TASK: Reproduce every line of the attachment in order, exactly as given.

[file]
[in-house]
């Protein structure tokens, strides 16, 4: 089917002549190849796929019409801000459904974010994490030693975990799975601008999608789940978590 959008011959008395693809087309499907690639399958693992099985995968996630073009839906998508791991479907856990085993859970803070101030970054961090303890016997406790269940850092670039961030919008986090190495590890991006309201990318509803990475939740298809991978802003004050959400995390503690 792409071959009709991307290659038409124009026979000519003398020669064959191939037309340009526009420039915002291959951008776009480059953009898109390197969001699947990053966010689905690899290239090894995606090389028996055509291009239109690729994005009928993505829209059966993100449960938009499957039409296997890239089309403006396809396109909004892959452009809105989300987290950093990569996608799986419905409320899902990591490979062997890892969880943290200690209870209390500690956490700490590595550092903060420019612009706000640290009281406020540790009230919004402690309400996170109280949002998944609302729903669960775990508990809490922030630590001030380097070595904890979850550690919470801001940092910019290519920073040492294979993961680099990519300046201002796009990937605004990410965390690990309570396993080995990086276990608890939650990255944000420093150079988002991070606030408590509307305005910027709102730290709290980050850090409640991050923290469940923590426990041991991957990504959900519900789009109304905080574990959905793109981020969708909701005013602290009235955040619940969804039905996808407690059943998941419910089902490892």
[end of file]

[in-house]
């Protein structure tokens, strides 16, 4: 089917002549190849796929019409801000459904974010994490030693975990799975601008999608789940978590 959008011959008395693809087309499907690639399958693992099985995968996630073009839906998508791991479907856990085993859970803070101030970054961090303890016997406790269940850092670039961030919008986090190495590890991006309201990318509803990475939740298809991978802003004050959400995390503690 792409071959009709991307290659038409124009026979000519003398020669064959191939037309340009526009420039915002291959951008776009480059953009898109390197969001699947990053966010689905690899290239090894995606090389028996055509291009239109690729994005009928993505829209059966993100449960938009499957039409296997890239089309403006396809396109909004892959452009809105989300987290950093990569996608799986419905409320899902990591490979062997890892969880943290200690209870209390500690956490700490590595550092903060420019612009706000640290009281406020540790009230919004402690309400996170109280949002998944609302729903669960775990508990809490922030630590001030380097070595904890979850550690919470801001940092910019290519920073040492294979993961680099990519300046201002796009990937605004990410965390690990309570396993080995990086276990608890939650990255944000420093150079988002991070606030408590509307305005910027709102730290709290980050850090409640991050923290469940923590426990041991991957990504959900519900789009109304905080574990959905793109981020969708909701005013602290009235955040619940969804039905996808407690059943998941419910089902490892």